Second, China's interests in Kazakhstan. In recent years, Kazakhstan has seen the expansion of Chinese interest in the region with the launch of the Belt and Road Initiative first launched in the country. China's interest in Kazakhstan mainly revolves around economic; however, the recent statements reflect Beijing aim of extending into security interests.
Third, the CSTO and Kazakhstan. The deployment of troops in Kazakhstan came after Tokayev requested the CSTO for troops on 6 January. The deployment is the first time the CSTO has deployed troops under Article 4 of its charter, which allows for the deployment of troops to help a member state whose external force threatens territory or sovereignty. The CSTO in the recent past has not been active except for conducting a few joint military exercises and facilitating arms sales between its members.
What does it mean?
First, Russia and China are pushing asserting their influence. The response to the unrest in Kazakhstan reveals that Russia and China are both trying to exert their influence in the region and particularly in Kazakhstan, a key ally for the two. For Russia, the move reflects Moscow move to exert in the region both politically and economically. For China, there are both economic and security issues at stake. Thus, both countries would want a stable Kazakhstan.
Second, Kazakhstan to continue its multi-vector policy. Wedged between China and Russia, Kazakhstan would continue its multi-vector approach when it comes to its foreign policy. Although it may seem that Kazakhstan is leaning towards Russia by calling on the CSTO rather than the Shanghai Cooperation Organization, it would maintain relations between the two for economic purposes.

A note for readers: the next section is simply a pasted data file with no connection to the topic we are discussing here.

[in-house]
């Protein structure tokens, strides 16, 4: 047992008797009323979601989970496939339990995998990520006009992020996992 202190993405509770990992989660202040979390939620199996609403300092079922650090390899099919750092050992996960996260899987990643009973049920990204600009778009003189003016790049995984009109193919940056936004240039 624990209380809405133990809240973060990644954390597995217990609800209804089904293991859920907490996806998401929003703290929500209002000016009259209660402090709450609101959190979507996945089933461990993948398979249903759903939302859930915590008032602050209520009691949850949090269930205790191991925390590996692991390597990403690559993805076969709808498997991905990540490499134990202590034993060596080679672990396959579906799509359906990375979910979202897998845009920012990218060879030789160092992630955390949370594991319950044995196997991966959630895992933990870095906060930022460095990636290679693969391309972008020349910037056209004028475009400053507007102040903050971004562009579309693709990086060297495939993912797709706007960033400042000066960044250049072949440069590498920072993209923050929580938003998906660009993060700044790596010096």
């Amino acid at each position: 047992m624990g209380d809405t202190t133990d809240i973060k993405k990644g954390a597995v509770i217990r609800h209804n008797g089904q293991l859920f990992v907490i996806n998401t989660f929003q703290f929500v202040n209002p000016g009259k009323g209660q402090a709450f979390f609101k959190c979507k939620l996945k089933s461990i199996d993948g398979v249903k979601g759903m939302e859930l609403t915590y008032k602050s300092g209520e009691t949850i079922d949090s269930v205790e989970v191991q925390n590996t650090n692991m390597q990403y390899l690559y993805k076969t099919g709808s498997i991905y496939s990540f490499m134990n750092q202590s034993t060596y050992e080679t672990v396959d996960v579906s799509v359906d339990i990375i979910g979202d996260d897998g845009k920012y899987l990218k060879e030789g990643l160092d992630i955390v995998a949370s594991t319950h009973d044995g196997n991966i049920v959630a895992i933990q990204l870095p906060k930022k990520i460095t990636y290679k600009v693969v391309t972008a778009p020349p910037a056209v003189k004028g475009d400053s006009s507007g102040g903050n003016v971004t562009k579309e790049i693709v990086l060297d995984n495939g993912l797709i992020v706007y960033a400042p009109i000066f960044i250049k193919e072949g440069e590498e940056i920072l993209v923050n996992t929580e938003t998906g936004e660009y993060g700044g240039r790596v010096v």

Third, the role of regional organizations. The response for the CSTO reveals that regional organizations such as the CSTO and SCO are being used by major powers, who use these organizations for their interest.
Mali: Tensions escalate as ECOWAS imposes sanctions
On 13 January, UN Secretary-General Antonio Guterres called on Mali's military government to outline an "acceptable election timetable." Al Jazeera quoted Guterres: "I am working with the ECOWAS and the African Union to create conditions which can allow the government of Mali to adopt a reasonable and acceptable position to accelerate a transition which has already been under way for a long time."
On 9 January, the Economic Community of West African States imposed sanctions on Mali, ordering for the closure of land and air borders, a trade embargo, freeze over Mali's assets in ECOWAS banks, and suspending non-essential financial transactions.
On 10 January, the military spokesperson announced Mali's decision to recall its ambassadors to the ECOWAS countries and close its borders in response to the sanctions. On the same day, coup leader and head of Mali's transitional government Colonel Assimi Goita termed the sanctions "illegitimate, illegal and inhumane." However, he said, Mali was open to dialogue to reach a consensus with the ECOWAS. On the same day, France backed the ECOWAS decision at the UN Security Council; however, Russia and China blocked the French endorsement.
What is the background?
First, the immediate background. The sanctions signify the ECOWAS's rejection of the junta's revised timeline for the transition period. On 30 December, citing deepening insecurity in Mali, the military government proposed that the presidential and legislative polls scheduled for February 2022 be delayed by six months to five years. With this, the transition to civilian rule would be completed by 2026. The ECOWAS, however, insisted on the polls being held in February.
Second, Mali's suspension from the ECOWAS. In May 2021, following the second coup by Goita, in less than nine months, Mali was suspended from the ECOWAS. The coup had taken place despite the threat of sanctions looming since the first coup in August 2020. The August coup was briefly met with sanctions which were lifted after Goita assured the ECOWAS of a return of civilian governance.